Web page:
Andy Cleary | 2 comments Very cool! My work also explores similar themes and through a similar method of positing a group of people committed to my own variant I call the non-initiation of violence principle, and while that's something I'm intrigued with, part of its appeal for my work is that it allows me to explore its relationship to the same things you mention, e.g. NIVP vs NAP, aggression vs violence, the nature of Statism, and indeed there are also some considerations of "harm" that is neither violent nor aggression.

Happy to see another "libertarian" willing to dig at the roots of libertarianism a bit and share it out to the larger community.


message 7: by G.R. (new)

G.R. Lyons (grlyonsauthor) I'm just about ready to publish a fantasy / paranormal trilogy of novels which are lightly philosophical, introducing a few libertarian / anarchist ideas such as getting government out of marriage, individual / property rights, the failures of socialist economic "planning", etc. After that, I'm also working on an extended series (14 books), set in a fantasy world, delving more into various aspects of an anarchist society and how it compares to monarchist / democratic / socialist societies. The stories will deal with such things as no-victim-no-crime, how a free market justice and personal defense system could work, how government regulations and union power restrict business and employment, the effects of taxes and regulations on trade and competition, who is best suited to decide what's in the best interests of any given person (obviously, the individual himself), etc. Drawing on a lot of Rothbardian / Hoppean texts for inspiration, and hope to every god known to man that I can do them justice.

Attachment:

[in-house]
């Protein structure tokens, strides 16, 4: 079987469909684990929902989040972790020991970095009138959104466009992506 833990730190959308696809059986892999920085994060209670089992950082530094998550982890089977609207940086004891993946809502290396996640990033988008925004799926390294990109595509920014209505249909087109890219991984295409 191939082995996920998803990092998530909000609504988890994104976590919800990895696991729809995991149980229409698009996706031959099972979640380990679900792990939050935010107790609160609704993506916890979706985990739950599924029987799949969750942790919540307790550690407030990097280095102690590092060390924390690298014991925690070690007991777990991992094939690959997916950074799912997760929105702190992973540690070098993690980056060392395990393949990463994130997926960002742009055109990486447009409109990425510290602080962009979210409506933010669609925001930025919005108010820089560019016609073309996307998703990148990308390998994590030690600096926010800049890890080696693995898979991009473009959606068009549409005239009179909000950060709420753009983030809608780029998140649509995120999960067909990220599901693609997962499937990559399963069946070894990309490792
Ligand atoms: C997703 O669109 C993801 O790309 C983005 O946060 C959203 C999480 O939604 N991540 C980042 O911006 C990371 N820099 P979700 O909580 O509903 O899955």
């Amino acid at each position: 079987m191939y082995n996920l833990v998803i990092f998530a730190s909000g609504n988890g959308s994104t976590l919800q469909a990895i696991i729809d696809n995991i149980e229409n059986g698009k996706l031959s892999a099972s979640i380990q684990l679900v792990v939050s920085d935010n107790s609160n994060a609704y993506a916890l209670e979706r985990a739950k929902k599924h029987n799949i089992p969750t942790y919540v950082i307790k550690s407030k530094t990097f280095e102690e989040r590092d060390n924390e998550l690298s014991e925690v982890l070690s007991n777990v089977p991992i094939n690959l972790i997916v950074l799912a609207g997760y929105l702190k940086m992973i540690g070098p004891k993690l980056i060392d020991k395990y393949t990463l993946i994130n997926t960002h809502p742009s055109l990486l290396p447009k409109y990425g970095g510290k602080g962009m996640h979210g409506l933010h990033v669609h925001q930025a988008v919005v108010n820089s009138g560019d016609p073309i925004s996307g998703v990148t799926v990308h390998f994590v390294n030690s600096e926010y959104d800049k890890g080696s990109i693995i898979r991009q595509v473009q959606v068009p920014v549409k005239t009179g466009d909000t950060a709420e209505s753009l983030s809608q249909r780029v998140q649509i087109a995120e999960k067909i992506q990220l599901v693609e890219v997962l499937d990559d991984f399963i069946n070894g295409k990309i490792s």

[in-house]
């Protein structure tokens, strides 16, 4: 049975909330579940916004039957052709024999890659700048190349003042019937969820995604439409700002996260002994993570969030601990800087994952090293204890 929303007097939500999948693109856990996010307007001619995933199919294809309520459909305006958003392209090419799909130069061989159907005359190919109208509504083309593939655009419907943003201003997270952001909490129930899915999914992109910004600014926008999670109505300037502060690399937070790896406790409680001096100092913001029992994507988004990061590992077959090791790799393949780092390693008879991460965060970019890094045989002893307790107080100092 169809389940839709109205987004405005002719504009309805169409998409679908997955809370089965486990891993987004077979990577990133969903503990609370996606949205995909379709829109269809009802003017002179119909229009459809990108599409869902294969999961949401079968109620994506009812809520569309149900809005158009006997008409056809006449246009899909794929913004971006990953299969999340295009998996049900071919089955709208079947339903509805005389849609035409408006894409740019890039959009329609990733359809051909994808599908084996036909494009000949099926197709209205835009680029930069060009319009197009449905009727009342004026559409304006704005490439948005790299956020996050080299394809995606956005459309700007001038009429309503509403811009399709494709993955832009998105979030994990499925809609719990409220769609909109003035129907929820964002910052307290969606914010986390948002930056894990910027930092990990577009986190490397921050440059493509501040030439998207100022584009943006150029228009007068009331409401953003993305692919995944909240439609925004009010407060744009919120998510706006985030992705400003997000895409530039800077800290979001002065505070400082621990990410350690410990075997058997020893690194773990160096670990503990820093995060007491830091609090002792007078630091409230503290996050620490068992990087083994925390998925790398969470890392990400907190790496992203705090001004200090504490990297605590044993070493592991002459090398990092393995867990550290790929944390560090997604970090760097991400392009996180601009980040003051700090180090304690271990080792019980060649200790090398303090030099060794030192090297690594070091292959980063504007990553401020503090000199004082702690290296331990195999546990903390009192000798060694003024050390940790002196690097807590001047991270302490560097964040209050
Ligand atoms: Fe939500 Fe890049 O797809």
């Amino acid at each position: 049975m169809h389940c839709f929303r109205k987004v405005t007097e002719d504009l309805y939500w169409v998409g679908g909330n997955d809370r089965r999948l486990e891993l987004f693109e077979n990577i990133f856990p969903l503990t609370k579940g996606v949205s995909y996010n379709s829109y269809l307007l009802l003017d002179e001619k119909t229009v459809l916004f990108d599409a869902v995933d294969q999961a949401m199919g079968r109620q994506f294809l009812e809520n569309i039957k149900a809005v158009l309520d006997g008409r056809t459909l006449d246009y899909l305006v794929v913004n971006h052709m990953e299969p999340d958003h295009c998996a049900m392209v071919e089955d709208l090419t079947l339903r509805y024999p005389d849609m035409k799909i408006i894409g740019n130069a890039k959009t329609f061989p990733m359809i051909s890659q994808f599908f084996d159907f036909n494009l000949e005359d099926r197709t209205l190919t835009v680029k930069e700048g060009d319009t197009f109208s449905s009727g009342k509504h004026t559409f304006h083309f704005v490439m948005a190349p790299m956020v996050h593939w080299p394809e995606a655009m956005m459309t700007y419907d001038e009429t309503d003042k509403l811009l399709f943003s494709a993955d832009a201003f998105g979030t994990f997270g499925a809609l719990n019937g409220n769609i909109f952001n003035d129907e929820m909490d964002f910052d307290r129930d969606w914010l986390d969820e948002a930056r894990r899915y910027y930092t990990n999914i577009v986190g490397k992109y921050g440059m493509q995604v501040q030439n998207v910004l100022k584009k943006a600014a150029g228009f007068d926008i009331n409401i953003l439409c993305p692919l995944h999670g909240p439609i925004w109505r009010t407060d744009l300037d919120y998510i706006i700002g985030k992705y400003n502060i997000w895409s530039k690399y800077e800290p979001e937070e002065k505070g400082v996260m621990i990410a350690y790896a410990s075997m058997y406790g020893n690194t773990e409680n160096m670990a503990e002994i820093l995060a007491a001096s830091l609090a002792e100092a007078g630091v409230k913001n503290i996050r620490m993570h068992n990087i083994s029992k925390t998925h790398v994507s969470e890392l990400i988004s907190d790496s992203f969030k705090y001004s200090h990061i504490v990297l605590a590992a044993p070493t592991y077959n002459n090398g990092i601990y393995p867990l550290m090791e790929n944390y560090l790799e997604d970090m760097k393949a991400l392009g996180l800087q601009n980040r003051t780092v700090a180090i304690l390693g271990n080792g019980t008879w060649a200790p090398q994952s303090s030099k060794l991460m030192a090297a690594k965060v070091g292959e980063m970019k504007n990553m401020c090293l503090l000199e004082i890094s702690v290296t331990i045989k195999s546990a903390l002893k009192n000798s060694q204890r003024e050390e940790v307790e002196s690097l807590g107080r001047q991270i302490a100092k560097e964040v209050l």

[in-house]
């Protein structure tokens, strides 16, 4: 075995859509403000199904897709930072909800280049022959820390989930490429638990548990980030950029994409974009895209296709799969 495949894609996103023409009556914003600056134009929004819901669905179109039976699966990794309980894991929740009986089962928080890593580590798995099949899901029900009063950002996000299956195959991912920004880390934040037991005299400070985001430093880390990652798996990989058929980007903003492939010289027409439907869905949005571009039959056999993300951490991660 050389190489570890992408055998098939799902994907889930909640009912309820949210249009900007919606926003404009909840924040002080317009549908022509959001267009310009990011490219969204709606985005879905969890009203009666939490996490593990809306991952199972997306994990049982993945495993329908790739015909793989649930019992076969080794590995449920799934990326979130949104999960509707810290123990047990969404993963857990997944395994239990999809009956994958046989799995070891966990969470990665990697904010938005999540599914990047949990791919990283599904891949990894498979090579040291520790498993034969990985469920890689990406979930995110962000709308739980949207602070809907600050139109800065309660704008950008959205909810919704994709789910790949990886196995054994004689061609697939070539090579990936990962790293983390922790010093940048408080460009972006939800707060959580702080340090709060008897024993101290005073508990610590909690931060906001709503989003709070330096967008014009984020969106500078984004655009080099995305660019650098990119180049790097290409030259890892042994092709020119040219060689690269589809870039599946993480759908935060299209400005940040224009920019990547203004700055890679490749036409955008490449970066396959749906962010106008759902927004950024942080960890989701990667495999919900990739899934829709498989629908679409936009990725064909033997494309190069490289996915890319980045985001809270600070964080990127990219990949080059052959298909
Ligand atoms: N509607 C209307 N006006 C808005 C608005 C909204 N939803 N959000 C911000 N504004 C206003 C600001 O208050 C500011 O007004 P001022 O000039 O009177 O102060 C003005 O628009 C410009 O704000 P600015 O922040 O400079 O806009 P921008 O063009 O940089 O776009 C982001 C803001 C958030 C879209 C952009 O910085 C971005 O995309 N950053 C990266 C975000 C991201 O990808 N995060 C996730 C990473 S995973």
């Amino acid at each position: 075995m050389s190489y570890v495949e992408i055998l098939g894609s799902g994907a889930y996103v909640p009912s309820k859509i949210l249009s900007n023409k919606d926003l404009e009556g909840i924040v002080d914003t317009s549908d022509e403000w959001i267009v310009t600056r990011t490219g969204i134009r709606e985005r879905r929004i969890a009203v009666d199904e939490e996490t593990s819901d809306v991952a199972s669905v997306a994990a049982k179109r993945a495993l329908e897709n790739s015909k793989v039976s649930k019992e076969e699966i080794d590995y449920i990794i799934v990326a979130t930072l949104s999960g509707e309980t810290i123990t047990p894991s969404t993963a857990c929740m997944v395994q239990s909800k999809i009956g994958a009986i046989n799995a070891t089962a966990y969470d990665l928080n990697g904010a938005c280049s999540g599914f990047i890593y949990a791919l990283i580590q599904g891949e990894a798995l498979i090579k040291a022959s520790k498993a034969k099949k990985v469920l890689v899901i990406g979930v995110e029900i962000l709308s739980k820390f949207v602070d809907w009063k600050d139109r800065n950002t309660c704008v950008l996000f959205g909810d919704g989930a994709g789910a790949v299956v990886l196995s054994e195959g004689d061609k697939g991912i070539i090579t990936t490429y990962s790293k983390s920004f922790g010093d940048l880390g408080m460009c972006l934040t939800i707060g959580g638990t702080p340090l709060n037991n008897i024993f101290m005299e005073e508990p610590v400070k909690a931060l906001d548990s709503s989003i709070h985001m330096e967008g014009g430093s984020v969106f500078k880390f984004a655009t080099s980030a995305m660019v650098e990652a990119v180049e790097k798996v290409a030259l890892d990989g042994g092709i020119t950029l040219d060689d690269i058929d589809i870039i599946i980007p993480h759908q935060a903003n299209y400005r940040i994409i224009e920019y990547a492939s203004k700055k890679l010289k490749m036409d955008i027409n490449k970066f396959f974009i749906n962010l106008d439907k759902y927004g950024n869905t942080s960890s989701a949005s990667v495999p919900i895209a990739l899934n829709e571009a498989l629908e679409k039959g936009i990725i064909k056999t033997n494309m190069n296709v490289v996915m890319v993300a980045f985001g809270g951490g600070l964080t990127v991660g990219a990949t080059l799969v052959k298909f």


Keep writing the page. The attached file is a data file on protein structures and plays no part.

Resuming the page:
message 8: by Geoffrey (new)

Geoffrey Allan Plauché (gaplauche) | 20 comments Mod
Gabriela,

Do you have all three finished already? Are you putting them out at the same time or very close together?


message 9: by G.R. (new)

G.R. Lyons (grlyonsauthor) They're darn near finished. 1 and 3 are ready to roll, 2 is still getting some editing. I'm debating how much to space publishing them, though. As a reader, I hate having to wait for the next in the series, so I don't want them too far apart, but I'm not too keen on releasing them all at once either.